Dressing Like Dolls as a Form of Resistance: ‘So Pretty / Very Rotten’

Unlike the western understanding of the word, "Lolitas" engage in a somewhat sexless performance of innocence, fairy tale femininity, and cultural resistance.

It might be easier to introduce the Lolita subculture to a western audience if it had been named anything else. It has little connection to sex, and it does not serve a male gaze. Rather, it’s mostly a group of young women who participate in a fashion subculture that allows them to embody the innocence of childhood and the sexless purity of cuteness. While it has existed in some form in Japan since the ’70s, the subculture has been adopted by many outside of Japan.

Jane Mai and An Nguyen establish the Japanese origins as wholly created and maintained through Japanese street culture and fashion magazines that give performers an attainable aesthetic to reach: cuteness. While most enthusiasts of Japanese pop culture know “kawaii” from chibi anime characters to character goods based on anime and manga, the Lolitas embody kawaii. Unlike the aesthetic of beauty that has artistic and critical properties of perfection and unattainability, a person can use the fashion to create a kawaii self that embodies complex layers of social resistance and personal empowerment.

We learn that to be in the subculture means that not only do members have a knowledge of fashion, but they buy or make clothes of very high quality. For Japanese Lolitas, this could mean creating an outward appearance that mirrors the qualities of the kind of person they are inside. The authors differentiate this clothing from costumes because it represents an everyday self instead of playing a character. Through the interaction the wearers have with the clothing, each learns to connect to the qualities of the person within or the person each wants to be.

These clothes have ranged from simple looks similar, according to the authors, to those worn on Little House on the Prairie (1974) to clothing that has the billowing skirts similar to rococo dresses seen in paintings. All clothes fit a current street style while maintaining a personal preference. With high-quality fabrics, lace, and often designer labels, the clothing becomes central to the person’s preference, finances, and often, socialization. Lolitas live their fantasy while constructing a subculture identity.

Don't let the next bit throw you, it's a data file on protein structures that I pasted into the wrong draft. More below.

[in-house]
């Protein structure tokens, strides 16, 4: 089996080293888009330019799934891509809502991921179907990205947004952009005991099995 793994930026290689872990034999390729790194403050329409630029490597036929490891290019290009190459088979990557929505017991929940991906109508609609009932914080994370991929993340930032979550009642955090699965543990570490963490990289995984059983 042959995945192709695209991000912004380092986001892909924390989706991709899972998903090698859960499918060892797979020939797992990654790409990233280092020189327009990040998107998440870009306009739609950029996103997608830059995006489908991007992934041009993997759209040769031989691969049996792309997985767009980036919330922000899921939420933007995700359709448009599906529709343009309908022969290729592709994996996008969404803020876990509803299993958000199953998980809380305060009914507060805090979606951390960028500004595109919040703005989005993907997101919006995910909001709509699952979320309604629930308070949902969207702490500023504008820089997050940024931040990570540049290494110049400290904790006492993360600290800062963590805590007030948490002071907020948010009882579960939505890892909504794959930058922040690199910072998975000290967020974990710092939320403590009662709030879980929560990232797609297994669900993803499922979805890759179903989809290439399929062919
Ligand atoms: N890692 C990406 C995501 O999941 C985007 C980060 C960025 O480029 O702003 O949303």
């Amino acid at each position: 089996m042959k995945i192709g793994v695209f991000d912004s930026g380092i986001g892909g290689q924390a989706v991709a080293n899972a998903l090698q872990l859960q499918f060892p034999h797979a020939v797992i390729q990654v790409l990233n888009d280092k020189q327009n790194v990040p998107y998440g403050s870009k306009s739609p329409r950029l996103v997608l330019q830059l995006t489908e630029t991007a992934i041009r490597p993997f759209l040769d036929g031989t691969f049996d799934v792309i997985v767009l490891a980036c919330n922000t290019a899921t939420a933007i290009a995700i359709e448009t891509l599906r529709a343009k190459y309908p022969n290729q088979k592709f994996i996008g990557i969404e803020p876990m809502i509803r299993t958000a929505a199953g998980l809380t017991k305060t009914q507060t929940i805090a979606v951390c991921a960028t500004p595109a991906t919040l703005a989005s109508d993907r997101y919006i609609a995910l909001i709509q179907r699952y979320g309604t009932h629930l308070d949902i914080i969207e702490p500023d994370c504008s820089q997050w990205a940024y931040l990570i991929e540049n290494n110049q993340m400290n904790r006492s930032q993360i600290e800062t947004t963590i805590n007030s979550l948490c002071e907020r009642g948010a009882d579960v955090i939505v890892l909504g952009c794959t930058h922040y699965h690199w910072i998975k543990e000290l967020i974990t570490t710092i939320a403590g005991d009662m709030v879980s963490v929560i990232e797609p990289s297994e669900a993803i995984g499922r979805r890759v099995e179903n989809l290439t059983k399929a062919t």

One of the most helpful sections of the book is written by Novala Takemoto. He is the author of Shimotsuma Monogatari, the novel that became the film released to English-speaking audiences as Kamikaze Girls (2004). He became interested in the subculture in the ’80s, and even though he identifies as a man and straight, he wears Lolita clothes without attempting to perform any specific gender. He writes about the time before his novel and the film helped make the Lolitas more accepted. “You may not believe this, but just wearing Lolita fashion, just for walking down the street, people would be attacked and hit or spit on for being eccentric, or refused by restaurants for not wearing appropriate clothing” (123).

At about the same time heavy metal and hip-hop subcultures faced a wave of public harassment in North America and England, Japanese underground music influenced the fashions that helped develop more recent branches of Lolita fashion. Girls who attended the concerts would see each other and share tips that led to the development of the style.